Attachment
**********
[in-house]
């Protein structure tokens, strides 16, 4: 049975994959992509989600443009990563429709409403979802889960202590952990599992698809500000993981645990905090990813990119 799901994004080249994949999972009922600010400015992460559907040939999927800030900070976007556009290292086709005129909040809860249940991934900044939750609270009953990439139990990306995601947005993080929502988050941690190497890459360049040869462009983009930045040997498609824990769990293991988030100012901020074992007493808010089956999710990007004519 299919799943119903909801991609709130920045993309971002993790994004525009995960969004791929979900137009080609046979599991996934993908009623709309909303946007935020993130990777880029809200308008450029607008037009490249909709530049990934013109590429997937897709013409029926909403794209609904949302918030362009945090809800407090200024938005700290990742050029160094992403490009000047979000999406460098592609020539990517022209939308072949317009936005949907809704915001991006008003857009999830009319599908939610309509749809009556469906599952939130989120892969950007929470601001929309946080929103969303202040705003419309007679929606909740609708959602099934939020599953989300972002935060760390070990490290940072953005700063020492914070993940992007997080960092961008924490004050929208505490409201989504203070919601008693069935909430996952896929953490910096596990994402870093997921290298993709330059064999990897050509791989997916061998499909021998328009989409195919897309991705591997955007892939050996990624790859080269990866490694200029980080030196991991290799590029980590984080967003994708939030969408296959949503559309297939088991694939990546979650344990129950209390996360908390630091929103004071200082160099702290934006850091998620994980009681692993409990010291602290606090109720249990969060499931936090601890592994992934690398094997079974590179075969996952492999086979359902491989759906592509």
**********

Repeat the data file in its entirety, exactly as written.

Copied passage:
[in-house]
């Protein structure tokens, strides 16, 4: 049975994959992509989600443009990563429709409403979802889960202590952990599992698809500000993981645990905090990813990119 799901994004080249994949999972009922600010400015992460559907040939999927800030900070976007556009290292086709005129909040809860249940991934900044939750609270009953990439139990990306995601947005993080929502988050941690190497890459360049040869462009983009930045040997498609824990769990293991988030100012901020074992007493808010089956999710990007004519 299919799943119903909801991609709130920045993309971002993790994004525009995960969004791929979900137009080609046979599991996934993908009623709309909303946007935020993130990777880029809200308008450029607008037009490249909709530049990934013109590429997937897709013409029926909403794209609904949302918030362009945090809800407090200024938005700290990742050029160094992403490009000047979000999406460098592609020539990517022209939308072949317009936005949907809704915001991006008003857009999830009319599908939610309509749809009556469906599952939130989120892969950007929470601001929309946080929103969303202040705003419309007679929606909740609708959602099934939020599953989300972002935060760390070990490290940072953005700063020492914070993940992007997080960092961008924490004050929208505490409201989504203070919601008693069935909430996952896929953490910096596990994402870093997921290298993709330059064999990897050509791989997916061998499909021998328009989409195919897309991705591997955007892939050996990624790859080269990866490694200029980080030196991991290799590029980590984080967003994708939030969408296959949503559309297939088991694939990546979650344990129950209390996360908390630091929103004071200082160099702290934006850091998620994980009681692993409990010291602290606090109720249990969060499931936090601890592994992934690398094997079974590179075969996952492999086979359902491989759906592509």